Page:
There was another mass shooting of innocent people last week in the USA. This time in Oregon. I've been following the reactions in the news and on Facebook, and I am seeing some promising headway in the manner the topic is being discussed. It seems like common sense is prevailing, even among politicians. The whole conversation is being conducted from a starting point of common sense, not in the vacuum of paranoia and 2nd Amendment ranting that usually prevails.
Here are some ideas around guns that have been flying around my head lately:
1. The 2nd Amendment was created to protect the militias that were organized for the sole purpose of monitoring and intimidating slaves and keeping them from rebelling and escaping. This article in Truth-Out.org explains it in great detail:
This makes perfect sense. The wording of the 2nd Amendment was specifically changed from "Country" to "State" to give the southern states the right to organize, finance, and maintain the militias with which they kept slavery alive. Contrary to popular mythology, the 2nd Amendment was not drafted to enable Americans to arm themselves and fight against oppressive outside regimes like the British who might wish to colonize and oppress them. It was created for the express purpose of allowing states to maintain the inhumane system of slavery in existence, in turn keeping their entire economies afloat with free labor. In my opinion this is enough to shut down the whole 2nd Amendment argument once and for all. If we can make the courthouse in North Carolina take down the confederate flag in a show of solidarity with African Americans and a solid statement of commitment to reverse the tide of slavery and racism, then we can and must repeal the 2nd Amendment.
2. Almost every single one of the men (they are ALL male) who perpetrate these atrocious acts of mass murder are sexually frustrated single men who feel that they have been left behind by society. They have the exact same psychological profiles as the young middle eastern men who become suicide bombers with the jihadi promise of a phalanx of virgin brides upon martyrdom. The men who shoot up movie theaters and schools and army bases in the US have often left a very visible trail of frustration and disaffection on the various chat rooms they inhabit on the internet. They gravitate to online meeting places where men can vent their rage about their powerlessness in modern society. They usually have a clear pattern of failed attempts at achievement in employment and education. Most of all, they all feel that they've been shut out from the world of sex and love. They are horny, frustrated, and pissed off. They read and write postings in the cesspool of the lowest common denominator of hidden and disconnected thought, the internet. Their views get reflected and magnified and legitimized by others with the same sad trajectory. I am not describing any of this with any judgment, I feel compassion for these guys. Every living adolescent goes through this phase. To go from being a gawky, awkward pre-adolescent to being a sexually aware teenager, with all the desires and emotions that entails, is a nightmare for every living person. I was there once, all I thought about day and night was sex, i fell in love every two weeks, and I felt constantly depressed. Everyone has this phase, and the way we work through it, with the help of parents, friends, school, sports, social groups, churches, community, and any other instrument of support is the story of how we become who we are. So why are so many young men in America getting so stuck in this phase of development? I think there are a few main reasons.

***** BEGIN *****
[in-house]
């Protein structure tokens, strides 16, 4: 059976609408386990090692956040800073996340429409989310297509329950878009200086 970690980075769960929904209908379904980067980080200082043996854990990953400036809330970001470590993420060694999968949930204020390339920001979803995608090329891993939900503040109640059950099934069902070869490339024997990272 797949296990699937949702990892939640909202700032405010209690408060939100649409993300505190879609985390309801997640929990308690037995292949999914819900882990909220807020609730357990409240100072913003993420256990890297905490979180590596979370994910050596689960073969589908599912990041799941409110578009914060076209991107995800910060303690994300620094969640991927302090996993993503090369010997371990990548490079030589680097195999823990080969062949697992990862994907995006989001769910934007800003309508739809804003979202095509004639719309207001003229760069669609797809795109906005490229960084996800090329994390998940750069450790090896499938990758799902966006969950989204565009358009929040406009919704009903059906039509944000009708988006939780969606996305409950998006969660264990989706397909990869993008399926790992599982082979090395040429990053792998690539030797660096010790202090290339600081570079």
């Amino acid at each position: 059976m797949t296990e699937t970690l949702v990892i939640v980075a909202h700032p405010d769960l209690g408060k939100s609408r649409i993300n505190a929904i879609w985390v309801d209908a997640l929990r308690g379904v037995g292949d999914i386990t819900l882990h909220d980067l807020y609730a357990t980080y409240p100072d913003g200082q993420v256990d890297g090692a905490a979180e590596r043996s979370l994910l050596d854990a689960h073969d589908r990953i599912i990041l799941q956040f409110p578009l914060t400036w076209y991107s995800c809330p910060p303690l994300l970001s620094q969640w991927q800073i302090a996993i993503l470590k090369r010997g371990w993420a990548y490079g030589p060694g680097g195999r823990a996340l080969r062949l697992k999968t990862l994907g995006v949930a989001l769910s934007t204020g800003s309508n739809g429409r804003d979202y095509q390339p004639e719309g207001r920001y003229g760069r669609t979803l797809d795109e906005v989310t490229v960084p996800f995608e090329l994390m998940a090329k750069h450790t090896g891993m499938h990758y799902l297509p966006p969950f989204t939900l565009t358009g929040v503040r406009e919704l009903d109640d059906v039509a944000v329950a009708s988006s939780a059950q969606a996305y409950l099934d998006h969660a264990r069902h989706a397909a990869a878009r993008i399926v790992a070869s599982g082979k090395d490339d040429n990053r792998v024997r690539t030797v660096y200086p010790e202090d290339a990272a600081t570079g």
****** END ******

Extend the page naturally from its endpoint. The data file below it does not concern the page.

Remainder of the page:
Pornography is as available as air and water. Images of impossible sexual ideal are available to everyone who seeks them out. This reinforces the double idea that sex is always perfected by perfect people, and that you are not ever going to fuck these perfect people so don't even try. Instead of a sexual awakening based on reality and discovery and love, sexual discovery is cut off mid-stride by the impossible ideals of pornography.
3. The violent imagery and glorification of violence in our media culture is definitely one part of the problem. Everywhere we look, there are advertisements with guns in them for movies, TV shows and video games. The irresponsible and dull-witted people responsible for "content-creation" in our world today resort to the fetishistic image of the gun at every turn. Putting a gun in a movie is like putting a rock song in a scene. It is lazy and trite and shows that the narrative is too weak to keep the viewer's attention. Both are signs of unimaginative filmmaking at best. At worst, using a gun to spice up the action is contributing to the deluge of violent imagery that fuels alienated people's violent fantasies. A person who feels cut off from the world, spends all of his or her time online, and sees watches a parade of unrealistic killings all day long begins to believe that behavior is the norm. Video games train people to be desensitized to killing. Movies treat violence as a cool, sexy selling point. If your grasp on reality is tenuous because of a chemical imbalance or a deep-seated antipathy towards your fellow humans or both, feeding this shit into the mix will make you a killer. Not all the time, but at this point in our fucked up country, it happens about once a week.
Hilary Clinton has taken a real stand on the issue. She's ready to fight the NRA and the special interests who oppose sensible gun legislation. For that reason alone I will vote for her. If she or any other politician can take on the other two prongs of the problem, mental health and the violence of our culture, then we may stand a chance of creating a world that our kids can actually live in without fear of being gunned down like sheep.